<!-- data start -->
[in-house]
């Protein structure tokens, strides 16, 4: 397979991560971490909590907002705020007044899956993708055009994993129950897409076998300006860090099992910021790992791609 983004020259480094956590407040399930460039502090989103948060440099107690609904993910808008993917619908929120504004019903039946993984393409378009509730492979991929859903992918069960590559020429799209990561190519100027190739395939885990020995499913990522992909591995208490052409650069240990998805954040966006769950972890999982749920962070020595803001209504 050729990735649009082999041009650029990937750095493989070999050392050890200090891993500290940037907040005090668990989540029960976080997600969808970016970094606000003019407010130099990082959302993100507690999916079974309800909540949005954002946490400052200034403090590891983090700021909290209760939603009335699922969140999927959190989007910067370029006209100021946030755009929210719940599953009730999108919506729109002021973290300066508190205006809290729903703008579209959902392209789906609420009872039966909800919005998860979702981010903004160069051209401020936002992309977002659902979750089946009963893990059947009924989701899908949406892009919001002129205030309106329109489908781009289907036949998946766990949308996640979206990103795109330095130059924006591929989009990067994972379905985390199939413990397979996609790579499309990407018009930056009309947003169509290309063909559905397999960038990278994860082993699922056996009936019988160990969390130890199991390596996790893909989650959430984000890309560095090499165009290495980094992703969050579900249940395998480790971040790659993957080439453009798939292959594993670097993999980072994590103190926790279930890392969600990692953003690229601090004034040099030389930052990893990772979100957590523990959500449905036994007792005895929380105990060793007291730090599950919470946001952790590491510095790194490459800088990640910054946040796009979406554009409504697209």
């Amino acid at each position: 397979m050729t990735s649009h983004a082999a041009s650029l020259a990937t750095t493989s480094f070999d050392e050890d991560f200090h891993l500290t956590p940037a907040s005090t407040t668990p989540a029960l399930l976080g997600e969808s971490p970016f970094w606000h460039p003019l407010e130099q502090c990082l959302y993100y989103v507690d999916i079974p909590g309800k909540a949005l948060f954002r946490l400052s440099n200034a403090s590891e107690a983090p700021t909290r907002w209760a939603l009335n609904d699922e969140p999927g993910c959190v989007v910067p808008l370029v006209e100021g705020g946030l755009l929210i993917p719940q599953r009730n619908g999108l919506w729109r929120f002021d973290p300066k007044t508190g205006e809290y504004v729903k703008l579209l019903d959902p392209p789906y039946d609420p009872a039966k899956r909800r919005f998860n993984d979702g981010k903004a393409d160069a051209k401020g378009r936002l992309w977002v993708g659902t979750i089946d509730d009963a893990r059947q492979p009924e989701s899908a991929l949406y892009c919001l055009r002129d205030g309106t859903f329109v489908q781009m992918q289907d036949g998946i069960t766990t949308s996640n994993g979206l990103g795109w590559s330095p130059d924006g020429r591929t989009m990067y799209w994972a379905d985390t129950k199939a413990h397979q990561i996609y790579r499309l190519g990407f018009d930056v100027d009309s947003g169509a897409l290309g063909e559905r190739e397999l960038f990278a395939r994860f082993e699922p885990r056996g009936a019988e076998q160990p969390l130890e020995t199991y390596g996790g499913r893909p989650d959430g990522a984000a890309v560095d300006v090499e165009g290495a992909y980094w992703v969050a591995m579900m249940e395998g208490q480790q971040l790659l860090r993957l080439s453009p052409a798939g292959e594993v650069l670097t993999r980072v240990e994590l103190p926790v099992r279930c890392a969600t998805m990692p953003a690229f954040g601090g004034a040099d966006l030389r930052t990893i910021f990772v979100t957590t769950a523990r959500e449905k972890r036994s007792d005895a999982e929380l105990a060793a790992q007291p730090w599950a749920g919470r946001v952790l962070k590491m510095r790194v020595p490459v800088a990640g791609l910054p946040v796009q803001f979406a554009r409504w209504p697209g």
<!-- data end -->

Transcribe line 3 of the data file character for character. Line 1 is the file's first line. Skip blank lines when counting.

């Amino acid at each position: 397979m050729t990735s649009h983004a082999a041009s650029l020259a990937t750095t493989s480094f070999d050392e050890d991560f200090h891993l500290t956590p940037a907040s005090t407040t668990p989540a029960l399930l976080g997600e969808s971490p970016f970094w606000h460039p003019l407010e130099q502090c990082l959302y993100y989103v507690d999916i079974p909590g309800k909540a949005l948060f954002r946490l400052s440099n200034a403090s590891e107690a983090p700021t909290r907002w209760a939603l009335n609904d699922e969140p999927g993910c959190v989007v910067p808008l370029v006209e100021g705020g946030l755009l929210i993917p719940q599953r009730n619908g999108l919506w729109r929120f002021d973290p300066k007044t508190g205006e809290y504004v729903k703008l579209l019903d959902p392209p789906y039946d609420p009872a039966k899956r909800r919005f998860n993984d979702g981010k903004a393409d160069a051209k401020g378009r936002l992309w977002v993708g659902t979750i089946d509730d009963a893990r059947q492979p009924e989701s899908a991929l949406y892009c919001l055009r002129d205030g309106t859903f329109v489908q781009m992918q289907d036949g998946i069960t766990t949308s996640n994993g979206l990103g795109w590559s330095p130059d924006g020429r591929t989009m990067y799209w994972a379905d985390t129950k199939a413990h397979q990561i996609y790579r499309l190519g990407f018009d930056v100027d009309s947003g169509a897409l290309g063909e559905r190739e397999l960038f990278a395939r994860f082993e699922p885990r056996g009936a019988e076998q160990p969390l130890e020995t199991y390596g996790g499913r893909p989650d959430g990522a984000a890309v560095d300006v090499e165009g290495a992909y980094w992703v969050a591995m579900m249940e395998g208490q480790q971040l790659l860090r993957l080439s453009p052409a798939g292959e594993v650069l670097t993999r980072v240990e994590l103190p926790v099992r279930c890392a969600t998805m990692p953003a690229f954040g601090g004034a040099d966006l030389r930052t990893i910021f990772v979100t957590t769950a523990r959500e449905k972890r036994s007792d005895a999982e929380l105990a060793a790992q007291p730090w599950a749920g919470r946001v952790l962070k590491m510095r790194v020595p490459v800088a990640g791609l910054p946040v796009q803001f979406a554009r409504w209504p697209g």